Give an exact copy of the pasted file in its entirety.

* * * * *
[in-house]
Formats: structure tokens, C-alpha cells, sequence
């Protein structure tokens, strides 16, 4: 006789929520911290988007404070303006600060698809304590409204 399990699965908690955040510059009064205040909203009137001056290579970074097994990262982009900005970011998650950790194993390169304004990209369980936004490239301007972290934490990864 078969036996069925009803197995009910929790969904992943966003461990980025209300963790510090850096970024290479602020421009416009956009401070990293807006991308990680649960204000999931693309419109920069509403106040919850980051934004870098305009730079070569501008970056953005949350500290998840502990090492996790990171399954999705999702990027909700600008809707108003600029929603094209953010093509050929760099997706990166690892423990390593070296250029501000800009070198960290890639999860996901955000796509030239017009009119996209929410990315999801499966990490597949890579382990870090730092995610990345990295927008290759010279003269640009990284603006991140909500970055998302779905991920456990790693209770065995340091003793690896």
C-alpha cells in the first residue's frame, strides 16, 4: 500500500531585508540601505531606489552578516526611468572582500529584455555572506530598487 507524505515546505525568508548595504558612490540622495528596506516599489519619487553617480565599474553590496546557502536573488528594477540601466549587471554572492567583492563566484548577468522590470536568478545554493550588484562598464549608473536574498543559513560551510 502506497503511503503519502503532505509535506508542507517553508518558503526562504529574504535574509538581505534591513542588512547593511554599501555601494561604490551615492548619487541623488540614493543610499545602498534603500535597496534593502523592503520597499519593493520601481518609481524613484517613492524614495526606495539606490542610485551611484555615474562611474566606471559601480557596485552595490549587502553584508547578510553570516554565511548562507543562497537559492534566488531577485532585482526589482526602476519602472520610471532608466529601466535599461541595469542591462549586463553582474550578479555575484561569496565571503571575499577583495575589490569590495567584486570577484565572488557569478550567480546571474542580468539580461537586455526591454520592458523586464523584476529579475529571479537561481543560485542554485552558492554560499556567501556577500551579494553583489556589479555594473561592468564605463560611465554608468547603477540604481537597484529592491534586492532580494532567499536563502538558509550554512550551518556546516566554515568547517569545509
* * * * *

[in-house]
Formats: structure tokens, C-alpha cells, sequence
């Protein structure tokens, strides 16, 4: 006789929520911290988007404070303006600060698809304590409204 399990699965908690955040510059009064205040909203009137001056290579970074097994990262982009900005970011998650950790194993390169304004990209369980936004490239301007972290934490990864 078969036996069925009803197995009910929790969904992943966003461990980025209300963790510090850096970024290479602020421009416009956009401070990293807006991308990680649960204000999931693309419109920069509403106040919850980051934004870098305009730079070569501008970056953005949350500290998840502990090492996790990171399954999705999702990027909700600008809707108003600029929603094209953010093509050929760099997706990166690892423990390593070296250029501000800009070198960290890639999860996901955000796509030239017009009119996209929410990315999801499966990490597949890579382990870090730092995610990345990295927008290759010279003269640009990284603006991140909500970055998302779905991920456990790693209770065995340091003793690896």
C-alpha cells in the first residue's frame, strides 16, 4: 500500500531585508540601505531606489552578516526611468572582500529584455555572506530598487 507524505515546505525568508548595504558612490540622495528596506516599489519619487553617480565599474553590496546557502536573488528594477540601466549587471554572492567583492563566484548577468522590470536568478545554493550588484562598464549608473536574498543559513560551510 502506497503511503503519502503532505509535506508542507517553508518558503526562504529574504535574509538581505534591513542588512547593511554599501555601494561604490551615492548619487541623488540614493543610499545602498534603500535597496534593502523592503520597499519593493520601481518609481524613484517613492524614495526606495539606490542610485551611484555615474562611474566606471559601480557596485552595490549587502553584508547578510553570516554565511548562507543562497537559492534566488531577485532585482526589482526602476519602472520610471532608466529601466535599461541595469542591462549586463553582474550578479555575484561569496565571503571575499577583495575589490569590495567584486570577484565572488557569478550567480546571474542580468539580461537586455526591454520592458523586464523584476529579475529571479537561481543560485542554485552558492554560499556567501556577500551579494553583489556589479555594473561592468564605463560611465554608468547603477540604481537597484529592491534586492532580494532567499536563502538558509550554512550551518556546516566554515568547517569545509